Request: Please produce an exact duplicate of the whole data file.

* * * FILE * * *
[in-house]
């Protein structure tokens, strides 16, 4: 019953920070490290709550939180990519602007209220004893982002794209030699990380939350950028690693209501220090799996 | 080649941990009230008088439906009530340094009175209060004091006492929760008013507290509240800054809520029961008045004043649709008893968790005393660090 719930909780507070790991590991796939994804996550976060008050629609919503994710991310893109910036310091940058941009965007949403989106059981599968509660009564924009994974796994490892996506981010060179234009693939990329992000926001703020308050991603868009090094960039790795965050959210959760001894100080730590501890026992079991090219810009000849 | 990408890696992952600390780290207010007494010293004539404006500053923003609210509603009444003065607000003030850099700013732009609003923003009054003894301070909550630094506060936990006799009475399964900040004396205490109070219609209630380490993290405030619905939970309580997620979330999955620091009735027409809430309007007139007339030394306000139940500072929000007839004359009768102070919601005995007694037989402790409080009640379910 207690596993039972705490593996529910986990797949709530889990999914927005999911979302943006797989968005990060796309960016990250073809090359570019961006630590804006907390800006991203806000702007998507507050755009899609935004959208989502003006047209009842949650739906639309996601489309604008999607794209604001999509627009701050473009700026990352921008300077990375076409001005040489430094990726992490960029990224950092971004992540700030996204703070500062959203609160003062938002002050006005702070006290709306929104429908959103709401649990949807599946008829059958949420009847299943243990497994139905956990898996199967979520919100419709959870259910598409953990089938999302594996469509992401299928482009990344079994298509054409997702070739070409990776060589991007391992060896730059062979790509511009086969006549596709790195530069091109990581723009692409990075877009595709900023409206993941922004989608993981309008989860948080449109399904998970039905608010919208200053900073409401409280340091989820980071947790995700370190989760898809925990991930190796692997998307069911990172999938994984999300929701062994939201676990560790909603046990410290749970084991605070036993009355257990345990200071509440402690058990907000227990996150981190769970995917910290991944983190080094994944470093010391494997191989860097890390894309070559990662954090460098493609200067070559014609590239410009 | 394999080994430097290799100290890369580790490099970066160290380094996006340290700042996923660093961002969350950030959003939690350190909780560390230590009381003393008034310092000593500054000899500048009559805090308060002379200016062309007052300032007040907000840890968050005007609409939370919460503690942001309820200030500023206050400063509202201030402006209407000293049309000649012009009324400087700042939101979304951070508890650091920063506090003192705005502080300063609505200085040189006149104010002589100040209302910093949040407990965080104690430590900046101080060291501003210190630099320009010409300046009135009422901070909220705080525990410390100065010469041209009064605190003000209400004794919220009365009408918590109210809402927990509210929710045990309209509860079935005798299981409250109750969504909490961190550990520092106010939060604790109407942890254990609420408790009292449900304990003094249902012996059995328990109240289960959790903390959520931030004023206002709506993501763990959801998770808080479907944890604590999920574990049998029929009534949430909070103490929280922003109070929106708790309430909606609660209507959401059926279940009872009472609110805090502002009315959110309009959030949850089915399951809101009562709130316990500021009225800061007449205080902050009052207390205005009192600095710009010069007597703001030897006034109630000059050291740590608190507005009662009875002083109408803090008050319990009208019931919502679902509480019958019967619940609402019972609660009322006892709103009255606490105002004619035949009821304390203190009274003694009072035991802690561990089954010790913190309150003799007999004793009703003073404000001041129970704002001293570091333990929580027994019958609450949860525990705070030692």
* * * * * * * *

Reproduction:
[in-house]
């Protein structure tokens, strides 16, 4: 019953920070490290709550939180990519602007209220004893982002794209030699990380939350950028690693209501220090799996 | 080649941990009230008088439906009530340094009175209060004091006492929760008013507290509240800054809520029961008045004043649709008893968790005393660090 719930909780507070790991590991796939994804996550976060008050629609919503994710991310893109910036310091940058941009965007949403989106059981599968509660009564924009994974796994490892996506981010060179234009693939990329992000926001703020308050991603868009090094960039790795965050959210959760001894100080730590501890026992079991090219810009000849 | 990408890696992952600390780290207010007494010293004539404006500053923003609210509603009444003065607000003030850099700013732009609003923003009054003894301070909550630094506060936990006799009475399964900040004396205490109070219609209630380490993290405030619905939970309580997620979330999955620091009735027409809430309007007139007339030394306000139940500072929000007839004359009768102070919601005995007694037989402790409080009640379910 207690596993039972705490593996529910986990797949709530889990999914927005999911979302943006797989968005990060796309960016990250073809090359570019961006630590804006907390800006991203806000702007998507507050755009899609935004959208989502003006047209009842949650739906639309996601489309604008999607794209604001999509627009701050473009700026990352921008300077990375076409001005040489430094990726992490960029990224950092971004992540700030996204703070500062959203609160003062938002002050006005702070006290709306929104429908959103709401649990949807599946008829059958949420009847299943243990497994139905956990898996199967979520919100419709959870259910598409953990089938999302594996469509992401299928482009990344079994298509054409997702070739070409990776060589991007391992060896730059062979790509511009086969006549596709790195530069091109990581723009692409990075877009595709900023409206993941922004989608993981309008989860948080449109399904998970039905608010919208200053900073409401409280340091989820980071947790995700370190989760898809925990991930190796692997998307069911990172999938994984999300929701062994939201676990560790909603046990410290749970084991605070036993009355257990345990200071509440402690058990907000227990996150981190769970995917910290991944983190080094994944470093010391494997191989860097890390894309070559990662954090460098493609200067070559014609590239410009 | 394999080994430097290799100290890369580790490099970066160290380094996006340290700042996923660093961002969350950030959003939690350190909780560390230590009381003393008034310092000593500054000899500048009559805090308060002379200016062309007052300032007040907000840890968050005007609409939370919460503690942001309820200030500023206050400063509202201030402006209407000293049309000649012009009324400087700042939101979304951070508890650091920063506090003192705005502080300063609505200085040189006149104010002589100040209302910093949040407990965080104690430590900046101080060291501003210190630099320009010409300046009135009422901070909220705080525990410390100065010469041209009064605190003000209400004794919220009365009408918590109210809402927990509210929710045990309209509860079935005798299981409250109750969504909490961190550990520092106010939060604790109407942890254990609420408790009292449900304990003094249902012996059995328990109240289960959790903390959520931030004023206002709506993501763990959801998770808080479907944890604590999920574990049998029929009534949430909070103490929280922003109070929106708790309430909606609660209507959401059926279940009872009472609110805090502002009315959110309009959030949850089915399951809101009562709130316990500021009225800061007449205080902050009052207390205005009192600095710009010069007597703001030897006034109630000059050291740590608190507005009662009875002083109408803090008050319990009208019931919502679902509480019958019967619940609402019972609660009322006892709103009255606490105002004619035949009821304390203190009274003694009072035991802690561990089954010790913190309150003799007999004793009703003073404000001041129970704002001293570091333990929580027994019958609450949860525990705070030692």